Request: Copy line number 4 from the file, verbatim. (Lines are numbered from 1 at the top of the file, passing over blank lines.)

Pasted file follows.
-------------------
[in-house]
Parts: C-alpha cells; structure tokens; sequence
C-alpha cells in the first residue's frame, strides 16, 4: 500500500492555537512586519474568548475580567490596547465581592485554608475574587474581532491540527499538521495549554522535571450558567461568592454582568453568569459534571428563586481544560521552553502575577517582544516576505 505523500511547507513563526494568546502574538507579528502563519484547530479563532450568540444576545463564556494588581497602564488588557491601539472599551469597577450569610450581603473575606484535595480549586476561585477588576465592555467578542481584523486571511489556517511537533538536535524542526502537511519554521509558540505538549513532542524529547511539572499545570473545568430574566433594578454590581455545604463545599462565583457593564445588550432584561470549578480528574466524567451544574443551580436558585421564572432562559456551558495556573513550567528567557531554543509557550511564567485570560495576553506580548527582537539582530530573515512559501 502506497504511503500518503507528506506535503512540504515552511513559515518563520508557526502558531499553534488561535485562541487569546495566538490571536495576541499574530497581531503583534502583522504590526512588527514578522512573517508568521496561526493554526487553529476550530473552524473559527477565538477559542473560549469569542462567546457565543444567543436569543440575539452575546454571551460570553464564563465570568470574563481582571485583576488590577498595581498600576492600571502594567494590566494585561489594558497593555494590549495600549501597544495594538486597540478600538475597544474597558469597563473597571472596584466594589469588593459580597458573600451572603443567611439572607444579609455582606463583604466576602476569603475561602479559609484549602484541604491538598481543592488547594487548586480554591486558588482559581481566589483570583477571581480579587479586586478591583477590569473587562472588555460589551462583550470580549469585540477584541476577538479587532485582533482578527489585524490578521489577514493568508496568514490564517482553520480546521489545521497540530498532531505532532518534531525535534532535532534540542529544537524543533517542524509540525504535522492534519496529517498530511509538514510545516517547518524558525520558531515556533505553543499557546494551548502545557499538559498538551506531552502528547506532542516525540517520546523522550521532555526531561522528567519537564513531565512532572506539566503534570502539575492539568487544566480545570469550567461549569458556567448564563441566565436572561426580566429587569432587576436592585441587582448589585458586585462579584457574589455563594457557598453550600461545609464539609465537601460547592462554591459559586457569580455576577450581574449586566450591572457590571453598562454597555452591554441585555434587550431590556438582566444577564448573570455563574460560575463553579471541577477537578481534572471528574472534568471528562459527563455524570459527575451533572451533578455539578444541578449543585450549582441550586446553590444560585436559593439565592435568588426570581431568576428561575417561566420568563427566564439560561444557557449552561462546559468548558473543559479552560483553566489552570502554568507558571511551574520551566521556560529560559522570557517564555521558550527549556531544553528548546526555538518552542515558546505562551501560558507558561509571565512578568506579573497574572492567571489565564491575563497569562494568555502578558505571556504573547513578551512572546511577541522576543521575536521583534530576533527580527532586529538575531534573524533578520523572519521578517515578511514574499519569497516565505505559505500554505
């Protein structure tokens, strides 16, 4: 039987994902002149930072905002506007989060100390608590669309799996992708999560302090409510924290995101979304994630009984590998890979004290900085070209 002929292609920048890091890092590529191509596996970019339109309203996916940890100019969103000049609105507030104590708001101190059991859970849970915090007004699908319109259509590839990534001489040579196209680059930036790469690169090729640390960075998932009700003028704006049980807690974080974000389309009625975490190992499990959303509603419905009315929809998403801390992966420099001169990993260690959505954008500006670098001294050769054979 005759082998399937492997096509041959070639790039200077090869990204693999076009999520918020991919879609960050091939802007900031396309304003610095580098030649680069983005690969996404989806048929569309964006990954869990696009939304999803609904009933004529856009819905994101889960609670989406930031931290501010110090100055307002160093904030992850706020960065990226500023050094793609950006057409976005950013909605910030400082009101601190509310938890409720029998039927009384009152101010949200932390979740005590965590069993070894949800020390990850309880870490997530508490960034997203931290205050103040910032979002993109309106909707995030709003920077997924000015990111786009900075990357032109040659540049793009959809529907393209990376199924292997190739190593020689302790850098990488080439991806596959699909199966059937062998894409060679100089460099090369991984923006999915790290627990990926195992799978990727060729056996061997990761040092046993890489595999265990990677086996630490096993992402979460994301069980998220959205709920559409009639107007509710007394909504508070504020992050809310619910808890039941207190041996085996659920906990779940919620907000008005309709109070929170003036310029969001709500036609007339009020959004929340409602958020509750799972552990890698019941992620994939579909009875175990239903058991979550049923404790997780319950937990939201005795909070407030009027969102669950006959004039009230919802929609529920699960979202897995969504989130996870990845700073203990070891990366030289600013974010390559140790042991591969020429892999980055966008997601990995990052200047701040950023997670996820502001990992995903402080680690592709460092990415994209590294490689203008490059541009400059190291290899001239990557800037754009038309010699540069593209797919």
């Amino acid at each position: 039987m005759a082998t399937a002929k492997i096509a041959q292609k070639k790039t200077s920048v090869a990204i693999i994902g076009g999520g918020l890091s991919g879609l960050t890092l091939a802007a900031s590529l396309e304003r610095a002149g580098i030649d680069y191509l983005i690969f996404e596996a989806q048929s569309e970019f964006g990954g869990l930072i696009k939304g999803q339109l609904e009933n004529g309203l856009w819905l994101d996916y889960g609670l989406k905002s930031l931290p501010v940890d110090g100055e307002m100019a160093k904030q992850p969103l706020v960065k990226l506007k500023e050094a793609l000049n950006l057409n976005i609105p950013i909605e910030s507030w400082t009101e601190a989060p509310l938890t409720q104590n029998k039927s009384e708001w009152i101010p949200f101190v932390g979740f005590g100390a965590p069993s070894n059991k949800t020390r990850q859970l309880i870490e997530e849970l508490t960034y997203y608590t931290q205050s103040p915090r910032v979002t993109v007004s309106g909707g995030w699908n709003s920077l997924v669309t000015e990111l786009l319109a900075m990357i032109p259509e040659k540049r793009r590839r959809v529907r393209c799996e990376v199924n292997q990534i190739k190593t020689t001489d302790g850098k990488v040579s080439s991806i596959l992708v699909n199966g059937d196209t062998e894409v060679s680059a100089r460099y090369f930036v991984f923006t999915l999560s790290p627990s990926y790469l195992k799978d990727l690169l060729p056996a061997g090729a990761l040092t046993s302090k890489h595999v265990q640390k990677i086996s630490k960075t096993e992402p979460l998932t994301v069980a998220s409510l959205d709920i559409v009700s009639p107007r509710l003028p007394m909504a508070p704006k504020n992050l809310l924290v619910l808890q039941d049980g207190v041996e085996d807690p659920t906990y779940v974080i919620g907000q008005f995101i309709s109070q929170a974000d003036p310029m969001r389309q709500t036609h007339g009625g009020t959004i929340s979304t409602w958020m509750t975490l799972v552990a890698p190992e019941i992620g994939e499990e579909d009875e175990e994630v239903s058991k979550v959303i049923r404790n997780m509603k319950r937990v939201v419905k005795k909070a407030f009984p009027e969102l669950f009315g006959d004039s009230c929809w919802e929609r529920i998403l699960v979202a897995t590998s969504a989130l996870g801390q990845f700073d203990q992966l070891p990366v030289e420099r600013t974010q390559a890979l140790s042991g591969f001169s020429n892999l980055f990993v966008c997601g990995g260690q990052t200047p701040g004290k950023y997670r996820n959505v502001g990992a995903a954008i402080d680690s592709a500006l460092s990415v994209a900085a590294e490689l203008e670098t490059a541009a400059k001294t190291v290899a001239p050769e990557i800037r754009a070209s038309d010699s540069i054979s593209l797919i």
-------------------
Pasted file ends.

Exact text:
């Protein structure tokens, strides 16, 4: 039987994902002149930072905002506007989060100390608590669309799996992708999560302090409510924290995101979304994630009984590998890979004290900085070209 002929292609920048890091890092590529191509596996970019339109309203996916940890100019969103000049609105507030104590708001101190059991859970849970915090007004699908319109259509590839990534001489040579196209680059930036790469690169090729640390960075998932009700003028704006049980807690974080974000389309009625975490190992499990959303509603419905009315929809998403801390992966420099001169990993260690959505954008500006670098001294050769054979 005759082998399937492997096509041959070639790039200077090869990204693999076009999520918020991919879609960050091939802007900031396309304003610095580098030649680069983005690969996404989806048929569309964006990954869990696009939304999803609904009933004529856009819905994101889960609670989406930031931290501010110090100055307002160093904030992850706020960065990226500023050094793609950006057409976005950013909605910030400082009101601190509310938890409720029998039927009384009152101010949200932390979740005590965590069993070894949800020390990850309880870490997530508490960034997203931290205050103040910032979002993109309106909707995030709003920077997924000015990111786009900075990357032109040659540049793009959809529907393209990376199924292997190739190593020689302790850098990488080439991806596959699909199966059937062998894409060679100089460099090369991984923006999915790290627990990926195992799978990727060729056996061997990761040092046993890489595999265990990677086996630490096993992402979460994301069980998220959205709920559409009639107007509710007394909504508070504020992050809310619910808890039941207190041996085996659920906990779940919620907000008005309709109070929170003036310029969001709500036609007339009020959004929340409602958020509750799972552990890698019941992620994939579909009875175990239903058991979550049923404790997780319950937990939201005795909070407030009027969102669950006959004039009230919802929609529920699960979202897995969504989130996870990845700073203990070891990366030289600013974010390559140790042991591969020429892999980055966008997601990995990052200047701040950023997670996820502001990992995903402080680690592709460092990415994209590294490689203008490059541009400059190291290899001239990557800037754009038309010699540069593209797919």